Oh boy. This is a follow up to a previous post about Jim losing the car keys when he took the dog for a walk….
Today I received an e-mail from a reader. She let me know her child attends the elementary church school located at the end of our street. She mentioned a message sent out today about a set of keys that were found on the corner and were at the church office. I knew as soon as I read the message that those were Jim’s keys. And yes, they were indeed Jim’s keys. Complete with the little key fob to help us find them when they are lost.
I was at once elated to have found these keys with the help of someone that had read my words and put two and two together. She mentioned in her message that she often sees him walking by with the dog. Are you getting the same sense of community that I am getting? I feel so protected and looked after. Something I don’t feel with my husband, for obvious reasons.
I was also completely confused and sad. How was it Jim was so certain the keys had been in the trashcan? He continues to say that he heard it beeping when he pressed the button. But obviously and thankfully that wasn’t the case.
Now, on to the elephant in the room….Jim driving. We have limited his driving to close places and familiar roads. But this decision is mine to make. Remember, he was tested last July and passed the four hour test. But I have seen his decline, our friends have seen his decline and our children have seen his decline. He is not the same man that took that lengthy and thorough examination last year.
It is easy to say, ”He shouldn’t be driving, so just don’t let him drive.” There are many ramifications that come along with this decision. The least of which is helping chauffer the children to and from, helping with grocery shopping, running quick errands and providing a back up when I am not home and Frances misses the bus or needs to be picked up from school. The main thought is the deprivation from this point forward of independence for Jim. Without the ability to grab a set of keys, start the ignition and put the car in gear, Jim is completely and 100% dependent on someone else to get him anywhere. I wouldn’t trust him to navigate the bus system. I suppose he could take a cab, but again, there is a bit of dependency on someone else to provide the transportation. This is a weighty issue and I know the answer, but I really don’t want to be the one to pull the trigger.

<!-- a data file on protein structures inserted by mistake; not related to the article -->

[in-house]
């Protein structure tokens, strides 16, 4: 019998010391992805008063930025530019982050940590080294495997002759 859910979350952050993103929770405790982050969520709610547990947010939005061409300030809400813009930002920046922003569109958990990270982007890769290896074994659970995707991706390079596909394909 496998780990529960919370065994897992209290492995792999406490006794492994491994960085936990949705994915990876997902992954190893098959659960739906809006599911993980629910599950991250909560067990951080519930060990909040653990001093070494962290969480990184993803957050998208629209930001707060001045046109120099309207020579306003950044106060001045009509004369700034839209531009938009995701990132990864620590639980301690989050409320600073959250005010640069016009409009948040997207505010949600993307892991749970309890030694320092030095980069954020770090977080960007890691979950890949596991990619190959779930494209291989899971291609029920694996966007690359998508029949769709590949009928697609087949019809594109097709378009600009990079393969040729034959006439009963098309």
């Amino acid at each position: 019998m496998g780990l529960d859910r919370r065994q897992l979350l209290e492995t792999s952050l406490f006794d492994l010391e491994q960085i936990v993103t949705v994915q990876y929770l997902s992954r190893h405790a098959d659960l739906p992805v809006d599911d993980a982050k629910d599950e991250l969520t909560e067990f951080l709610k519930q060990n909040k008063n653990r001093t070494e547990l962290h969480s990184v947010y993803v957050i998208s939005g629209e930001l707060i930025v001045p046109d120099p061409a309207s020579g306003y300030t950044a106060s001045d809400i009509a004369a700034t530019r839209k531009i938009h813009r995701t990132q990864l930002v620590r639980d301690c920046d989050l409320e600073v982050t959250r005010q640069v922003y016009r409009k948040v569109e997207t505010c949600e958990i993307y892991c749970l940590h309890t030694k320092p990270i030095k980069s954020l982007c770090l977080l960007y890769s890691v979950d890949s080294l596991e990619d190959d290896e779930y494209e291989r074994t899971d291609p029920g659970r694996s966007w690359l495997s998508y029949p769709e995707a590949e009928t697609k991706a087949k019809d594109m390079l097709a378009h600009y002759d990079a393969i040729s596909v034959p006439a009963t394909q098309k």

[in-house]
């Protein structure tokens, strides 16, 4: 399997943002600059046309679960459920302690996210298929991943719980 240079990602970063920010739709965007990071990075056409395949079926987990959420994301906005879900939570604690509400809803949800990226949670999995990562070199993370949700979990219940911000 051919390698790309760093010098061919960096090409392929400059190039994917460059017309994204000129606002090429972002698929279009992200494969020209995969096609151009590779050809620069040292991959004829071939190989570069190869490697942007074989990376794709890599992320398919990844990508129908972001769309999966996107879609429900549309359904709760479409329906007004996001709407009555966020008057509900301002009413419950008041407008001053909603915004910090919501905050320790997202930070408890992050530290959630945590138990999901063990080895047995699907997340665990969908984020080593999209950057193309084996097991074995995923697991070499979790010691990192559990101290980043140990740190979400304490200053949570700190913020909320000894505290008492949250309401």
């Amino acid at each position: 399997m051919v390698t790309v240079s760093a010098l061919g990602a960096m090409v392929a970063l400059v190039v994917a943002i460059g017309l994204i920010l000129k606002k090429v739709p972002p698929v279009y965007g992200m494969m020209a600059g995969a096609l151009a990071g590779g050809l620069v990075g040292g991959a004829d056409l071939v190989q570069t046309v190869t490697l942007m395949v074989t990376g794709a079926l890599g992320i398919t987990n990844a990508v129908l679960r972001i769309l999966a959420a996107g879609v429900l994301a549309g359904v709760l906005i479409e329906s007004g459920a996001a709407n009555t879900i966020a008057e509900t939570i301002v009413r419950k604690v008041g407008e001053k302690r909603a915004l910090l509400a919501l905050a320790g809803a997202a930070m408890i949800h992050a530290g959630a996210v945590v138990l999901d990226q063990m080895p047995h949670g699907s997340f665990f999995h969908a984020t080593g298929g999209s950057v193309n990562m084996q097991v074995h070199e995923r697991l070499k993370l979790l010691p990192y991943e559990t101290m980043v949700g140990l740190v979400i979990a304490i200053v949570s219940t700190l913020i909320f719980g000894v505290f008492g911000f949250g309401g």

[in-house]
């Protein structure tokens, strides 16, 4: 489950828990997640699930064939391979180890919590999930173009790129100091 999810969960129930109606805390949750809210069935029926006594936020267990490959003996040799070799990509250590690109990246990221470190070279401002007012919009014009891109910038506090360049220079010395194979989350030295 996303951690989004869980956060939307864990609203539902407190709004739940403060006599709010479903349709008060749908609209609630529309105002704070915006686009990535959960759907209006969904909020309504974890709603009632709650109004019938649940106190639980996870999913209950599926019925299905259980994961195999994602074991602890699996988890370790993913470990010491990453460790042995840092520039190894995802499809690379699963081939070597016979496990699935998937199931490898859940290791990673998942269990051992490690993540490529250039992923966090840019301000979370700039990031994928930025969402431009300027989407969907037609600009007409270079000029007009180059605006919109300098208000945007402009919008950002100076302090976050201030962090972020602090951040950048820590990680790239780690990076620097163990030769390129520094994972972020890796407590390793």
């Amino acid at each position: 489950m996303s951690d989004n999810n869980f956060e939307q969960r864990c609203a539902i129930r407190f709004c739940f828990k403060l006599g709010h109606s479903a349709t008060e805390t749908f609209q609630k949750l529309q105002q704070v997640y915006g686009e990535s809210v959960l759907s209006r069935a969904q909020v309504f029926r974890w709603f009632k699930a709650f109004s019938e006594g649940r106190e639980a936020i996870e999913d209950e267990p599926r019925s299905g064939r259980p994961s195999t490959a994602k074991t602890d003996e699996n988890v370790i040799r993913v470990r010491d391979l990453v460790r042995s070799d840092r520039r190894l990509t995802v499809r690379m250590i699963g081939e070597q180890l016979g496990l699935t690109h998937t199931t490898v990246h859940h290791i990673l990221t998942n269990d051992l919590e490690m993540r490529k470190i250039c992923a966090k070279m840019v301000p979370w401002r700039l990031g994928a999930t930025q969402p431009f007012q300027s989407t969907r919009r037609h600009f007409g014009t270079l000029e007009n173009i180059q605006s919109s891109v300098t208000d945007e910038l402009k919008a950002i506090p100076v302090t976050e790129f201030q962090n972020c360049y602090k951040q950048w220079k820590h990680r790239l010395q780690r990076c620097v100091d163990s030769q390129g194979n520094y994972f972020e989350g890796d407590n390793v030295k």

Thankfully, Jim is a kind and gentle soul. He goes along easily (99% of the time) with my decisions and accepts that I am making the best decisions for our family. I have discussed his driving, or not driving, with him and he simply said, “ok.” Yes, I do know how lucky I am. Yes, I know how many caregivers go through torturous times with taking the keys from a loved one. I am lucky. But then again, not so much.
As if the emotional roller coaster I have been on the past couple of months hasn’t been enough, I now am at that crossroads I have been dreading for a long time. With our very hectic and busy schedules, only having one driver is going to make things much more complicated. I have known this day was coming, but it was always sometime in the future and I was trying to focus on the “right now” moments.
I would rather take his car keys from him a day too early than a day too late. That is the only solace I can keep repeating to myself to help me stay focused and true to what this decision is being based on.
Again, this life sucks. This disease, sucks. This all just really sucks. More for Jim than for me. And he seems to take it all in stride. Thankfully, that is definitely a bright spot in such gloom and doom. He has a great attitude and continues to help as much as he can and shows his family how grateful he is for our love.
As I struggle with this judgement call and the upcoming consequences of such a monumental decision, I must steadfastly focus on those positives and learn to appreciate those small blessings.